nelson, I suggest improving your answer by adding the actual dscl commands that he would need to use. Good response but it could be better. I had a hell of a time recently myself trying to figure it out, a good answer on this site would have helped immensely. – Harv Jan 6 '15 at 17:58
  • 1
    I used this page recently after I accidentally made myself a standard user - hackmac.org/tutorials/from-standard-to-administrator – Karthik T Dec 23 '15 at 4:44

There are several ways to regain/recreate administrator privileges on a Mac.

  1. The administrator account exists, but the password is forgotten:

Boot into Recovery Partition, choose Terminal from the Utilities menu and type following:


This will launch the Reset Password app with which you can select an account and set a new password for it, thus enabling login for it.

Reset Password app

  1. The administrator account does not exist and/or we want to create a new admin with the Setup Assistant

The goal is to remove a flag file /var/db/.AppleSetupDone which tells macOS that the Setup Assistant has already completed. If the file is missing macOS will launch the Setup Assistant which includes the creation of a new account with administrative privileges (same as on first boot of a new Mac). You can do that in (at least) three ways:

a) use Terminal in Recovery. First you boot in Recovery Partition (CmdR at boot) and select Disk utility from the Utilities window. Select your system volume (usually named Macintosh HD) and click Mount button on the toolbar. Now the volume is read/write. Close Disk Utility, launch Terminal from the menu and type following command:

rm /var/db/.AppleSetupDone

Press Enter, quit Terminal and restart your Mac. When the system boots, Setup Assistant will be shown and you will be prompted to create a new administrative account.

b) use Single User Mode. First you boot in Single User Mode (CmdS at boot). When the system boots up and prompt #root is displayed type following commands:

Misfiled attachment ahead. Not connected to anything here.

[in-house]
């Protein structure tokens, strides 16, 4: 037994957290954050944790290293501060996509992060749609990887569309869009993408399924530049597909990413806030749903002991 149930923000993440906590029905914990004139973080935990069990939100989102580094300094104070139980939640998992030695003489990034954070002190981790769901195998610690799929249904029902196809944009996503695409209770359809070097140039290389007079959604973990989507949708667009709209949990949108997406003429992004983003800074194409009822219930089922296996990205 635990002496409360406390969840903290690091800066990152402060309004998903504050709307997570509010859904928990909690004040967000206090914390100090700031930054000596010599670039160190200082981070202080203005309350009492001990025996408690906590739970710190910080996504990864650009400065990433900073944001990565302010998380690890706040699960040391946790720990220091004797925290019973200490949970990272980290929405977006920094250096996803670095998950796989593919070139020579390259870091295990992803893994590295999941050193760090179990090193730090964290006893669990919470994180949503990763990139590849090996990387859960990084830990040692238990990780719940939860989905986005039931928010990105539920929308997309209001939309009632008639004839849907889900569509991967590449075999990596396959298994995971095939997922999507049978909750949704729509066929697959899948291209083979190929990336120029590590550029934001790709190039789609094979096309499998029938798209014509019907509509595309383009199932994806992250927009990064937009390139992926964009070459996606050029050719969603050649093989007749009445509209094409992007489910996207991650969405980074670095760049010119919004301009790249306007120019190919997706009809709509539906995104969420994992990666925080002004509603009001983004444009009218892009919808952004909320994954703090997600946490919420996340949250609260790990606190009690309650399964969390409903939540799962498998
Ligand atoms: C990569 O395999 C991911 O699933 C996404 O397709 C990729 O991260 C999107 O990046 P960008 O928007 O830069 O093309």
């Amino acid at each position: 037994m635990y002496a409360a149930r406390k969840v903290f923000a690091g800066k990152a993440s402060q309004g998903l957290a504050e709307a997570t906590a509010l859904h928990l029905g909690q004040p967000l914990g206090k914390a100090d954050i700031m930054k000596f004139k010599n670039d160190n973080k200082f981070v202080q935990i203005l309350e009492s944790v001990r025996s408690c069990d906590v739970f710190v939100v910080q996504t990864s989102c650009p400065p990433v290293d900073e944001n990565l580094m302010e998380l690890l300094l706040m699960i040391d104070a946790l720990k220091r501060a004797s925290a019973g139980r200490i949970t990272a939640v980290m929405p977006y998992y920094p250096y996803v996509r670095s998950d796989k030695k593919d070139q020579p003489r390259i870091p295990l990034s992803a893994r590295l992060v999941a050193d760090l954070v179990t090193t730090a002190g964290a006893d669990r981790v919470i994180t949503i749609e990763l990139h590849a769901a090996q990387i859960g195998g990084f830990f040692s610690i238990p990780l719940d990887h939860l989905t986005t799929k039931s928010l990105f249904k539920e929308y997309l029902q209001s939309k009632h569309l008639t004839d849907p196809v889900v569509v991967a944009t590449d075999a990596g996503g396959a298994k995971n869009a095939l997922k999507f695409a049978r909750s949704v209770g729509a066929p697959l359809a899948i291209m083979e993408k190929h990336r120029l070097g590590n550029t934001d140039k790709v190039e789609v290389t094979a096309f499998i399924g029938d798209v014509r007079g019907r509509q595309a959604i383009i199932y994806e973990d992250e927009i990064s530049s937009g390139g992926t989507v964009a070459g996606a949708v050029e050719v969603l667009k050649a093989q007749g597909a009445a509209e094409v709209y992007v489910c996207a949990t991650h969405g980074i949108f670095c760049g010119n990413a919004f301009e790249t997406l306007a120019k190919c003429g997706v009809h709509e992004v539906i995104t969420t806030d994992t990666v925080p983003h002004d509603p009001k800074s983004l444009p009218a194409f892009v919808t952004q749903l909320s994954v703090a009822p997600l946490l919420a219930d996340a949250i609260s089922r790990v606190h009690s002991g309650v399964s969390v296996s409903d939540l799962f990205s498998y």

single user mode

/sbin/mount -uw /
rm /var/db/.AppleSetupDone

When the system boots, Setup Assistant will be shown and you will be prompted to create a new administrative account.

c) use Target Disk mode with another computer

target disk mode

If you have another Mac available, you can use Target Disk Mode (T at boot) and connect FireWire, Thunderbolt or USB-C cable between the Macs. On the other Mac you will see a yellow icon representing an external disk (but is actually the internal disk of your Mac in Target Disk Mode) which you can access with full read/write capabilities. Note the yellow volume name (usually Macintosh HD) and type following in Terminal (with appropriate volume name entered):

rm /Volumes/Macintosh\ HD/var/db/.AppleSetupDone

Eject the yellow volume and use power button to shutdown and restart your Mac. When the system boots, Setup Assistant will be shown and you will be prompted to create a new administrative account.

  1. use Single User Mode and use command line tools to directly create a new user and make it a member of administrator group:

First you boot in Single User Mode (CmdS at boot). When the system boots up and prompt #root is displayed type following commands:

single user mode

/sbin/mount -uw /
launchctl load /System/Library/LaunchDaemons/com.apple.opendirectoryd.plist
dscl . -create /Users/joeadmin
dscl . -create /Users/joeadmin UserShell /bin/bash
dscl . -create /Users/joeadmin RealName "Joe Admin" 
dscl . -create /Users/joeadmin UniqueID "510"
dscl . -create /Users/joeadmin PrimaryGroupID 20
dscl . -create /Users/joeadmin NFSHomeDirectory /Users/joeadmin
dscl . -passwd /Users/joeadmin password 
dscl . -append /Groups/admin GroupMembership joeadmin
dseditgroup -o edit -a joeadmin -t user admin

This will create an account "joeadmin" with password "password" which will be an administrator.

  • Not helpful if you do not know how to boot in to the recovery partition. – Jayden Lawson Jun 2 at 22:21
  • @JaydenLawson steps needed to boot into Recovery Partition are listed in a) section of my answer – boris42 Jun 3 at 2:14
  • running this command suggested in a) rm /var/db/.AppleSetupDone showing this error message: "No such file or directory" – Hemang Jul 23 at 9:03
  • @boris42 thanks. Perhaps it should be added in section 1. – Jayden Lawson Aug 23 at 0:56

protected by Community Dec 18 '15 at 22:05